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The Ferraris and the fury of Malaysia, 1999

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Andrew Benson | 08:00 UK time, Wednesday, 1 April 2009

We are showing the 1999 Malaysian Grand Prix as the latest event in our classic races series.

The video highlights of that race are embedded in this blog - and the other four races we picked out can be found below.

The 1999 event was fascinating but, to fully understand what happened, you need to know a little bit of the back story, which is steeped in politics and rumour, like so much of Formula 1.

This was the event that marked Michael Schumacher's return after a three-month absence with a broken leg, an injury he sustained in a crash at the British Grand Prix.

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Watch highlights from the 2000 Malaysian Grand Prix.
Watch highlights from the 2006 Malaysian Grand Prix.
Watch highlights from the 2007 Malaysian Grand Prix.
Watch highlights from the 2008 Malaysian Grand Prix.

It was his fourth season at Ferrari, and the team were still some way from emerging as the dominant force they would become in the early 2000s.

They had yet to break their title drought and the long gap back to Jody Scheckter's championship victory in 1979 was becoming a very large albatross around Ferrari's neck.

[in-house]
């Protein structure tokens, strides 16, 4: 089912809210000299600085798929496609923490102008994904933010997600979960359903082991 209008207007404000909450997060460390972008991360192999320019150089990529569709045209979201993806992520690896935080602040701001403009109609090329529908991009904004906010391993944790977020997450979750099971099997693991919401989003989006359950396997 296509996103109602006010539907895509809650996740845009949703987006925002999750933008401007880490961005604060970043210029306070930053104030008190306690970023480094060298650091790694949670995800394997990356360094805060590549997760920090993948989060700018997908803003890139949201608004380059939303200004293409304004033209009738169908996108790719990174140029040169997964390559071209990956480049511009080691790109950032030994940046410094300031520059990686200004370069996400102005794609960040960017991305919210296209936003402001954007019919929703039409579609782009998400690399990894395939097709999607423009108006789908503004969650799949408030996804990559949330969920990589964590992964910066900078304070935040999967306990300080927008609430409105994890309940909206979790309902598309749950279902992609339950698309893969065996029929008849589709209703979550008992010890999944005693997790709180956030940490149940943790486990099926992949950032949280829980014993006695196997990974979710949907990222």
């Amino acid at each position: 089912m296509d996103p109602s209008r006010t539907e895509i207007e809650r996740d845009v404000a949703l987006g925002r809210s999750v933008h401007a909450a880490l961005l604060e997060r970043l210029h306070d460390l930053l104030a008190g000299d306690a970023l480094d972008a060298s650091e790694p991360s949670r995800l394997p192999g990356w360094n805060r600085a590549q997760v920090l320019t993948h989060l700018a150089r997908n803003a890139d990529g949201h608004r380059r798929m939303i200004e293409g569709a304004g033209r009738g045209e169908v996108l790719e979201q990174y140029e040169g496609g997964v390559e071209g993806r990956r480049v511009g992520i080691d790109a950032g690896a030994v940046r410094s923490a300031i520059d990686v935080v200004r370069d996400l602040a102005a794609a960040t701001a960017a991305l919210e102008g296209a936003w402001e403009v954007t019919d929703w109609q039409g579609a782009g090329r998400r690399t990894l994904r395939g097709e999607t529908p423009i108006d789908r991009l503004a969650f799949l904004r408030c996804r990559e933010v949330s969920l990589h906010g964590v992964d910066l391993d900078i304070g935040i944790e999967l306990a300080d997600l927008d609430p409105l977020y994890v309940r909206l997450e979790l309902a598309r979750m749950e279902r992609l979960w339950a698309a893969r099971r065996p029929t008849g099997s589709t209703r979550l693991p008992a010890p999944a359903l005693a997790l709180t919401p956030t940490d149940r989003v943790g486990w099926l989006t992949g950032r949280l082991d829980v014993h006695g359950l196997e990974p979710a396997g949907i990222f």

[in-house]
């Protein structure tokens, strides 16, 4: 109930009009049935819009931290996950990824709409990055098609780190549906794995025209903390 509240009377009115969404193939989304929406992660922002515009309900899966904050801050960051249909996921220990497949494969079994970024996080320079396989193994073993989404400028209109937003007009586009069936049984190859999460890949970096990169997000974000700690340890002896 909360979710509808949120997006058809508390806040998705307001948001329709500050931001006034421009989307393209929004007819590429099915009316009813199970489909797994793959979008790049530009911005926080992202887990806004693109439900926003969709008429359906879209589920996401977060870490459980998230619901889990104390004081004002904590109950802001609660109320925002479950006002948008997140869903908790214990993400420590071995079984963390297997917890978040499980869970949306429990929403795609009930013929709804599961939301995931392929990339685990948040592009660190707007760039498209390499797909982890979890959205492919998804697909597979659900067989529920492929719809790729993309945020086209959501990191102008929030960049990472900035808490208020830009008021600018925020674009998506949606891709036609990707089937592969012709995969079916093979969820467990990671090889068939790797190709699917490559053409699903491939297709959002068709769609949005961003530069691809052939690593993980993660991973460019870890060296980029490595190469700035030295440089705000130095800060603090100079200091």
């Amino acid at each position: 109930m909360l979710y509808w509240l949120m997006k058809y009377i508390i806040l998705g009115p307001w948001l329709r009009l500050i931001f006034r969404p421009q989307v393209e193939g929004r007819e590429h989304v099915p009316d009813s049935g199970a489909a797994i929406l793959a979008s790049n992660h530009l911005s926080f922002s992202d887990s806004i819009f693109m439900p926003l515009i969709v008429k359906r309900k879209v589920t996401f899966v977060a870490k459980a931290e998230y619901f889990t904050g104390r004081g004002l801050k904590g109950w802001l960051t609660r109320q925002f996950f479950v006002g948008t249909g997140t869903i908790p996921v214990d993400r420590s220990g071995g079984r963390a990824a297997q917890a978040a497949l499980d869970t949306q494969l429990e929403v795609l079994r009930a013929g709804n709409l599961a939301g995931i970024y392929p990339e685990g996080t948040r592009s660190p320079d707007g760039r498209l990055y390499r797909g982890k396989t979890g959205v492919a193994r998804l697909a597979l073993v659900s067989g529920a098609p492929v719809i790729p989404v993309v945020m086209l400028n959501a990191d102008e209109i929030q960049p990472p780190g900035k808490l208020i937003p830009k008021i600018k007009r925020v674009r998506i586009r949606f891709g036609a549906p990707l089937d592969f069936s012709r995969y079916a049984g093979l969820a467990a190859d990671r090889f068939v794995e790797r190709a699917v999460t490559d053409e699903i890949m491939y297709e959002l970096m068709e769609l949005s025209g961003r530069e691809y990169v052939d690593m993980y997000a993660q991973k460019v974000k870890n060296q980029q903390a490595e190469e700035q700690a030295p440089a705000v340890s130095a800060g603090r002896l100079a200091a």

There were high hopes Schumacher would finally get the job done in 1999 but his Silverstone crash left team-mate Eddie Irvine to try to beat McLaren's Mika Hakkinen to the title.

The Northern Irishman should have had no chance - Hakkinen had him completely handled on pace - but a series of errors by the Finn and McLaren kept the race open, and with just the Malaysian and Japanese Grands Prix to go, Hakkinen led by only two points.

Throughout the summer, there were rumours that Schumacher did not want to return to the cockpit that season - why, the reasoning went, would he want to help Irvine, a journeyman with nowhere near his talent, become the man to break Ferrari's drought?

When Schumacher tested the Ferrari at Monza in late summer and set some quick times, only to say his leg hurt too much to return, the rumours intensified. And they were not helped by a series of mixed messages coming out of his camp.

Then, out of the blue, in the days immediately preceding Malaysia, Ferrari announced that Schumacher would race - and that he would be helping Irvine to win the title.

The rumour mill went into overdrive. Stories began to emerge from Italy that Ferrari president Luca di Montezemolo had rung Schumacher at his Swiss home to check how his recovery was going.

Michael's daughter, Gina Maria, answered the call, it was said, and told Montezemolo that daddy couldn't come to the phone because he was playing football...